# Heuristics, Biases, and How We Are Fooled - Dan Hodac

Heuristic is an adjective for experience-based techniques that help in problem solving, learning and discovery. A heuristic method is particularly used to rapidly come to a solution that is hoped to be close to the best possible answer, or 'optimal solution'. Heuristics are "rules of thumb", educated guesses, intuitive judgments or simply common sense. Heuristics as a noun is another name for heuristic methods.

Heuristics are a type of mental shortcut that people use to simplify information harvested from our surroundings. Scientists have identified several kinds of heuristics including (but not limited to) Representativeness Heuristics and Availability Heuristics. This concept can be found in chapter 2 of the Lilienfeld text book. The reason why our brains use heuristics is because it will conserve mental energy (which our body does naturally) if we simplify the information that we intake from the world.

Ever since watching the "Witch Village" video from the movie Monty Python in the lecture, it has really stuck with me. It just baffled me that people could be so ignorant. Even though it was just a movie, the idea behind this scene can be applied to our world.

Monty Python's "Witch Village" scene: http://www.youtube.com/watch?v=k3jt5ibfRzw

I believe that the concept of Heuristics is important because our society keeps telling us to not "judge a book by its cover." But after learning about heuristics, it seems that our brain does this naturally. So to what extent is it alright for us to "judge a book by its cover", especially if we have mentally evolved (stance is one is a functionalist) to do so naturally.

Going back to the "Witch Village" video, the mob firmly believes that the woman they wish to burn is a witch! Their justification for this is that she fits their heuristics for what a witch should look like, or in their words "She looks like one." They classify her as such because she dresses like one, she has a long pointed nose, wears a pointed hat, possesses magical powers, and weighs as much as a duck. This makes me ask myself more question, how would we know when our heuristics are wrong? Are they more wrong than right? Should we live our lives vigilantly trying to protect ourselves from our heuristics (because society tells us to).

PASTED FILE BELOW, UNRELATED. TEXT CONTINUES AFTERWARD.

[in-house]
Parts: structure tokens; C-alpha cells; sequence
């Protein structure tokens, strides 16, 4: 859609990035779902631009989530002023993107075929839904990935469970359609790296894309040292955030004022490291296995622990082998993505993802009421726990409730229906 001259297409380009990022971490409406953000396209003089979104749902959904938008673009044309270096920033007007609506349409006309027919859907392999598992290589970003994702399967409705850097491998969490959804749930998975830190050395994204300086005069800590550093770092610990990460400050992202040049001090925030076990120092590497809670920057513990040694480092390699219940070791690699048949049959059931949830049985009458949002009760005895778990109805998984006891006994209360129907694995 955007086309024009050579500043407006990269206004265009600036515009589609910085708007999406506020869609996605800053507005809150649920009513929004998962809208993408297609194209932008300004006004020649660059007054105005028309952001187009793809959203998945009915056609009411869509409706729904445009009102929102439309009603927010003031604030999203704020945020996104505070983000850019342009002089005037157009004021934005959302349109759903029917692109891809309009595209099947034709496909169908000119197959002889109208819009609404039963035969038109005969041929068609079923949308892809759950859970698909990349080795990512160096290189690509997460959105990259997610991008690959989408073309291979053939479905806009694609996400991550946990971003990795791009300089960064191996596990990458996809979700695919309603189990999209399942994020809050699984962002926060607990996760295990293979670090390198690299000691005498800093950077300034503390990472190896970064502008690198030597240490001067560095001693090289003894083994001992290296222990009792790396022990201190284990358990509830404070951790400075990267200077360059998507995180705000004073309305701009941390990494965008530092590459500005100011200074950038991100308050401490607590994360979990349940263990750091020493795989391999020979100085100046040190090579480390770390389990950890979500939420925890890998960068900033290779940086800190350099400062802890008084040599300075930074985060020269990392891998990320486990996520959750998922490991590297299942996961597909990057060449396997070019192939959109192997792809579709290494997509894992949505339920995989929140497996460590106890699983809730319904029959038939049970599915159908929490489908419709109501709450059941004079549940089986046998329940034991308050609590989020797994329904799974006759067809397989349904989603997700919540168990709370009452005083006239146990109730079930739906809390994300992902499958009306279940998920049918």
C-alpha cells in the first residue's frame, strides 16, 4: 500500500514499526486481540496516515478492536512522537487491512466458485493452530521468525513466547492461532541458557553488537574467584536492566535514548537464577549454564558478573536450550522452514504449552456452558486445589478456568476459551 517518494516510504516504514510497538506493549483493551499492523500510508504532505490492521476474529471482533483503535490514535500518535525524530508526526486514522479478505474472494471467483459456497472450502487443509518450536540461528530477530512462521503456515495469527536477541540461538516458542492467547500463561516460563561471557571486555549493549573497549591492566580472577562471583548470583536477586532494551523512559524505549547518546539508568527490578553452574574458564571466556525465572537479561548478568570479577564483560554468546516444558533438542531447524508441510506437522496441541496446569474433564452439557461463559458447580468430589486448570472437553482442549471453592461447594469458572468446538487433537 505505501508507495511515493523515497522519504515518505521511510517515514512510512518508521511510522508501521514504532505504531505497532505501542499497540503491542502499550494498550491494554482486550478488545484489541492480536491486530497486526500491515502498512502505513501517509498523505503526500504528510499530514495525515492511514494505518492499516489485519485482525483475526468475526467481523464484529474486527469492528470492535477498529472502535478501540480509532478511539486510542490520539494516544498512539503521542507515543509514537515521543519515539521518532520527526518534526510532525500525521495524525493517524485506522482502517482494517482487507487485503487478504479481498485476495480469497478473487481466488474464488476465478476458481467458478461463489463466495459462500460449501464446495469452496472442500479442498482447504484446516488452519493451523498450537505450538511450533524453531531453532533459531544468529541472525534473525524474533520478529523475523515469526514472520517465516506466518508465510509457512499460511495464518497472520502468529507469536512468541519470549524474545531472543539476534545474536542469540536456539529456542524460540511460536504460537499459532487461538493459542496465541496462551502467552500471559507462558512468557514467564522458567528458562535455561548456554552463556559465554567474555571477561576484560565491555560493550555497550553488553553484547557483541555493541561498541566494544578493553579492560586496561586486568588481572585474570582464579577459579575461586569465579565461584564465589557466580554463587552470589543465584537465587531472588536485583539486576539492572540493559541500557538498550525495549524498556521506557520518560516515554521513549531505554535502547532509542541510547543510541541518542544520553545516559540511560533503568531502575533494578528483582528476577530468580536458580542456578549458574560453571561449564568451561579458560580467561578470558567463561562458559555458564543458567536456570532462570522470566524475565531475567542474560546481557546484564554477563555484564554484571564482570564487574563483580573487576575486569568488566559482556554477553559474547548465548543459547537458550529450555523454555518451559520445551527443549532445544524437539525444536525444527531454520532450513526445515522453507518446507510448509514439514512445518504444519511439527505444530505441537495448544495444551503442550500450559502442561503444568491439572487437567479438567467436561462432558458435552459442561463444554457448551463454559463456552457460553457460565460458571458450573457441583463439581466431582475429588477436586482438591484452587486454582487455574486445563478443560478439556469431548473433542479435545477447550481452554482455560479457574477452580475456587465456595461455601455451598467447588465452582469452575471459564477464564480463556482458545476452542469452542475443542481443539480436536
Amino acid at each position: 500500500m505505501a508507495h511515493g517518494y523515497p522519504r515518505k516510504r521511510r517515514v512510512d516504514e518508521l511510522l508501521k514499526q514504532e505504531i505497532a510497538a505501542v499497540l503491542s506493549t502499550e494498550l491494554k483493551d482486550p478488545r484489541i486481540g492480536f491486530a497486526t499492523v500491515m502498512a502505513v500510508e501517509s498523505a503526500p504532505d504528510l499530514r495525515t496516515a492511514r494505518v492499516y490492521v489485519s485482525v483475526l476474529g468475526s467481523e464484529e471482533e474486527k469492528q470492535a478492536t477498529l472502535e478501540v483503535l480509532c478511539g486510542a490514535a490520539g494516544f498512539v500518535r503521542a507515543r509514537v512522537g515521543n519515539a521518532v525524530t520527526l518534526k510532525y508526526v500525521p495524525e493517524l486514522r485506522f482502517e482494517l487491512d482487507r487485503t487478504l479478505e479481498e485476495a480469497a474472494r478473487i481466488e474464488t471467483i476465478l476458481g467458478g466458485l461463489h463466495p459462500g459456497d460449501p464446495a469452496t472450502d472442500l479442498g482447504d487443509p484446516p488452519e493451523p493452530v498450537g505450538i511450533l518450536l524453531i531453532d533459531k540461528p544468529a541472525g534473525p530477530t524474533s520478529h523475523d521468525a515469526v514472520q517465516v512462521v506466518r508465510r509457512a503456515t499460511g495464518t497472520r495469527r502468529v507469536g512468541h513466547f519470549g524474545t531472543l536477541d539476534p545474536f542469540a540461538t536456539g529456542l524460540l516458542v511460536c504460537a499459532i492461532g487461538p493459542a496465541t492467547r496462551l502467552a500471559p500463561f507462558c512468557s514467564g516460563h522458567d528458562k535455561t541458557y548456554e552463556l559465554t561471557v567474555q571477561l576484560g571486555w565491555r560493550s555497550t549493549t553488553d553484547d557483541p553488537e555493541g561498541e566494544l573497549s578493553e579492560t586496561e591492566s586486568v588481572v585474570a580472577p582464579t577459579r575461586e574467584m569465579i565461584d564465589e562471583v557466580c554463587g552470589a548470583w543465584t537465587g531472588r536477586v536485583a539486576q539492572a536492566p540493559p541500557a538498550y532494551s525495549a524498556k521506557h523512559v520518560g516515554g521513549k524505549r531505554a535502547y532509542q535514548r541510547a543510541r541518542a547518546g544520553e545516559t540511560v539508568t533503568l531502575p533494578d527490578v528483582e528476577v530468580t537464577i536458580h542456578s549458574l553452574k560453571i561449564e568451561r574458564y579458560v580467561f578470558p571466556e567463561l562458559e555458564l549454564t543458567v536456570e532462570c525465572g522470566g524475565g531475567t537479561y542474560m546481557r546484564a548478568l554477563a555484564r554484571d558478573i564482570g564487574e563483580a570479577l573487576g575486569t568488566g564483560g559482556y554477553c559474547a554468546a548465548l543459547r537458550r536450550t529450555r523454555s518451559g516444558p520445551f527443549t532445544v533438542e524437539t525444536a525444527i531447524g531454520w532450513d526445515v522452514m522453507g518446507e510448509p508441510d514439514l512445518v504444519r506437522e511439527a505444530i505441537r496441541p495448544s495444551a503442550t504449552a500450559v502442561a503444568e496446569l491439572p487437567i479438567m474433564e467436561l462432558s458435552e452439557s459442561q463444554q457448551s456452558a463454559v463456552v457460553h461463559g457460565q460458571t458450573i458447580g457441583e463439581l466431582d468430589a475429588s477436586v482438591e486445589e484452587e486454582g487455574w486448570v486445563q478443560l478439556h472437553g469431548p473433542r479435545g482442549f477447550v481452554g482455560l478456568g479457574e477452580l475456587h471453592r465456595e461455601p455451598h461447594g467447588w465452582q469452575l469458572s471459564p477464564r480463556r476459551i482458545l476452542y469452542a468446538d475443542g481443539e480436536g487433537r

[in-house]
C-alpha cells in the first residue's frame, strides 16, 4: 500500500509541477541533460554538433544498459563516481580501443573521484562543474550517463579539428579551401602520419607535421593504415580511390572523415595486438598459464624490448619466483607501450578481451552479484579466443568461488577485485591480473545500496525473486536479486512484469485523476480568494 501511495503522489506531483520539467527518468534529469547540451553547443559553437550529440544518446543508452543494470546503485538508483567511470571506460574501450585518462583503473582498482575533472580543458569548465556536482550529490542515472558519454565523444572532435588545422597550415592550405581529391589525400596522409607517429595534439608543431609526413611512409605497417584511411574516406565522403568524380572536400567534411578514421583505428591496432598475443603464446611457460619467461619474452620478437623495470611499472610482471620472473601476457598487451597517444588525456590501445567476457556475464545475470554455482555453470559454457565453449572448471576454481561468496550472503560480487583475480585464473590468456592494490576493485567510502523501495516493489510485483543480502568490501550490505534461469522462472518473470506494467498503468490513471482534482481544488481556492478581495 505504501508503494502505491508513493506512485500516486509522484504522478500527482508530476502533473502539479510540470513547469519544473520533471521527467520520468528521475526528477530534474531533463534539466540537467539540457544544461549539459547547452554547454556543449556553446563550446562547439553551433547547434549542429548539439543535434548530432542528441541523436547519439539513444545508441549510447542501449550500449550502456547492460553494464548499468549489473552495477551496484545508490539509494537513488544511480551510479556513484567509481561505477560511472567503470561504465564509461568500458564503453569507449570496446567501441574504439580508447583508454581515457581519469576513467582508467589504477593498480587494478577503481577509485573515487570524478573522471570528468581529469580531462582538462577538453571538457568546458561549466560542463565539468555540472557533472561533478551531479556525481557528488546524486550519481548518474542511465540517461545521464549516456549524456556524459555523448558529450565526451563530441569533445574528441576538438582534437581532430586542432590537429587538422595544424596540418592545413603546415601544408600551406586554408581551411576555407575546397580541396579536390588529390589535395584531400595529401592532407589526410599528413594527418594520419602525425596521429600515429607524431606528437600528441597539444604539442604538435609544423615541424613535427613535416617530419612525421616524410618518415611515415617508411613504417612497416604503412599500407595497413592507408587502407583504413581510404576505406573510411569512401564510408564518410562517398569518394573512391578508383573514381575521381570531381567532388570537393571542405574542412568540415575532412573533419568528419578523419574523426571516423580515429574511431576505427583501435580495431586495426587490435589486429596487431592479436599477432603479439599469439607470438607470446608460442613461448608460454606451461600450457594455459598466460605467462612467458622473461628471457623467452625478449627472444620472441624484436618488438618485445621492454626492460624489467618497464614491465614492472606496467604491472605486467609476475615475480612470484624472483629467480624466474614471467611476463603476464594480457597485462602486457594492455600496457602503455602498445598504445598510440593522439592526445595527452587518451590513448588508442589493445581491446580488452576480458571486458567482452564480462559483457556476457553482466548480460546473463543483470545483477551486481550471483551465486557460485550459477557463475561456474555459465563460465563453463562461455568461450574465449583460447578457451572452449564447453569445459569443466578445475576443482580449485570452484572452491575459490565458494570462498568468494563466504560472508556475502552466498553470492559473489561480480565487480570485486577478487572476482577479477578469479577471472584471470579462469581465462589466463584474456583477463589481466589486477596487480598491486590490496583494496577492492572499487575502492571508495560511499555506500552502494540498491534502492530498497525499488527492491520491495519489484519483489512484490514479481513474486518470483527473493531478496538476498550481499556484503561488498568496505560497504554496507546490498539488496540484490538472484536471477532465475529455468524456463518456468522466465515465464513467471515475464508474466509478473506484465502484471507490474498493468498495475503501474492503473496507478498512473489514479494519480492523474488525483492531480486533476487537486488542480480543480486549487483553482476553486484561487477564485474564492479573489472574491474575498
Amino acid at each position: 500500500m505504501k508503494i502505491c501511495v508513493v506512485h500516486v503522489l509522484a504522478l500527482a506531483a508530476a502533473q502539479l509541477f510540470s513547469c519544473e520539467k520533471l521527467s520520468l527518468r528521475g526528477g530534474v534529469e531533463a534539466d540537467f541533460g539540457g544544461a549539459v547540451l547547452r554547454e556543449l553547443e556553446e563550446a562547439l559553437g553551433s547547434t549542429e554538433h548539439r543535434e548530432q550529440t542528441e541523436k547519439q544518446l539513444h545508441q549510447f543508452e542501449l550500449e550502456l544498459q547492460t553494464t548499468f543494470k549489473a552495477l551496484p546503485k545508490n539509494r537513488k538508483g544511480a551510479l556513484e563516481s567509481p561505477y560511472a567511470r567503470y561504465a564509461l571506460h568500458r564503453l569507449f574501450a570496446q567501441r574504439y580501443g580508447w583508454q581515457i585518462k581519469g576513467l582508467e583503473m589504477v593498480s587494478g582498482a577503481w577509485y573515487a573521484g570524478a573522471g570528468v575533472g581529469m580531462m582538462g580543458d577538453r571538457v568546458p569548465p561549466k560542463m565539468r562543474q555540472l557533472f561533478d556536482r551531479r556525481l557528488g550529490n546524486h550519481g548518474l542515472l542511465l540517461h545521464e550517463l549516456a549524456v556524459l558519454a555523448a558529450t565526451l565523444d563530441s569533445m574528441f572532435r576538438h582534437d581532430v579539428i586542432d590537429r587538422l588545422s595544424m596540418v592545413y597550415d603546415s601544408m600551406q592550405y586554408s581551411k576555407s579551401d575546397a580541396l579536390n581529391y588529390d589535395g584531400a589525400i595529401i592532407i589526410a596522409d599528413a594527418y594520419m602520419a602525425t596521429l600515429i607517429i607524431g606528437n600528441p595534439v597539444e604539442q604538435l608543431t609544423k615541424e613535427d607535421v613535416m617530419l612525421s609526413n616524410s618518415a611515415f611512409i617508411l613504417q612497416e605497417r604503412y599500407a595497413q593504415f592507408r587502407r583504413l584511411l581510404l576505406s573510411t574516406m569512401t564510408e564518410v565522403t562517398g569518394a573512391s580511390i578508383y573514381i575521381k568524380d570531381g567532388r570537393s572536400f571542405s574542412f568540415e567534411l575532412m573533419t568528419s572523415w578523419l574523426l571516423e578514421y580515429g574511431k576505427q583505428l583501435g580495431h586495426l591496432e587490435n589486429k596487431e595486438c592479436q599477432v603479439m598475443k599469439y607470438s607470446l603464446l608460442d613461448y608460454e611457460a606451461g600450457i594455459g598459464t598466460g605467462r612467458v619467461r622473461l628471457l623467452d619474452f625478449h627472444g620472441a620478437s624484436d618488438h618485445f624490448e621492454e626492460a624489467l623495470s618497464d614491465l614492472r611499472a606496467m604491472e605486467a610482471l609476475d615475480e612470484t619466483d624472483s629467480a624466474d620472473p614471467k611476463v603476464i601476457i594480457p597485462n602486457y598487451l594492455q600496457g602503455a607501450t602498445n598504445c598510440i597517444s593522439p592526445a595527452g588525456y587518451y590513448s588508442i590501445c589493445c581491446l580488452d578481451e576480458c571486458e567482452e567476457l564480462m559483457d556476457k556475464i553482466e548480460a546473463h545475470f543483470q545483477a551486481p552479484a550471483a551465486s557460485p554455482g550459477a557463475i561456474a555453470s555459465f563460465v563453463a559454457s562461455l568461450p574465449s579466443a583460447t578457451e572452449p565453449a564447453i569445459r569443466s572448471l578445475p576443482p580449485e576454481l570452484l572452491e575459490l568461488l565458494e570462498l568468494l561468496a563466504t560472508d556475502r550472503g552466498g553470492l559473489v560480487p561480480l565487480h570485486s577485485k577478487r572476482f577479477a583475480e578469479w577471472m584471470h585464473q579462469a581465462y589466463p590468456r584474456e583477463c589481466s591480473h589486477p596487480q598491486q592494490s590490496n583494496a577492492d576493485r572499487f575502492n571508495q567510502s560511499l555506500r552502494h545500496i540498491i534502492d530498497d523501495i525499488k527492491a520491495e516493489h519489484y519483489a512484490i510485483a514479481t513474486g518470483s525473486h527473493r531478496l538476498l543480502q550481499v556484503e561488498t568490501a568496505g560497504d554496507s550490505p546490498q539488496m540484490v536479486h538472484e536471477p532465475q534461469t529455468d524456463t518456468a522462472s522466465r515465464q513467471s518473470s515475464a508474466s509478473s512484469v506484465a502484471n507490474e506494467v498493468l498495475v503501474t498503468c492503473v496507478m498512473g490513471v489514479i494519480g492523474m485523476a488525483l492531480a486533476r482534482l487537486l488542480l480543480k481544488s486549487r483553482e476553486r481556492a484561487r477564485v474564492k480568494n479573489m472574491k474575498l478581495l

The principle that I believe to be the most useful for the evaluation of this claim would be Extraordinary claims require extraordinary evidence. This is because although the theory that the woman is a witch is one that goes against what society would consider normal, and thus the proof required to determine that the woman is a witch should be much more thorough and have extraordinary evidence instead of simply weighing the woman.

This is a very well written article and I enjoyed the cartoon! I think this is a very interesting topic as well though. It is something that we don't think of on a daily basis. How we are sort of programmed to respond certain ways to certain situations without really considering it. Good job!

Very interesting article, I liked the reference to judging a book by it's cover. Heuristics seem to me like one of those necessary evils. While it would be nice to have the time and intelligence to rationalize and think about everything logically, we just don't have the time or capabilities to do that.Heuristics: can't live with it, can't live without it.

I see how "judging a book by its cover" and the use of heuristics could bring conflict. The thing to remember is that we cannot submit to those heuristics when it comes to people and things. Our brain might jump to a conclusion but it is up to us to try and get to know that person or "the book" for yourself. Overall i liked this article a lot.

I really liked you blog. The cartoon really grabbed my attention and you had a lot of interesting things to say about heuristics. Also liked the video from Monty Python!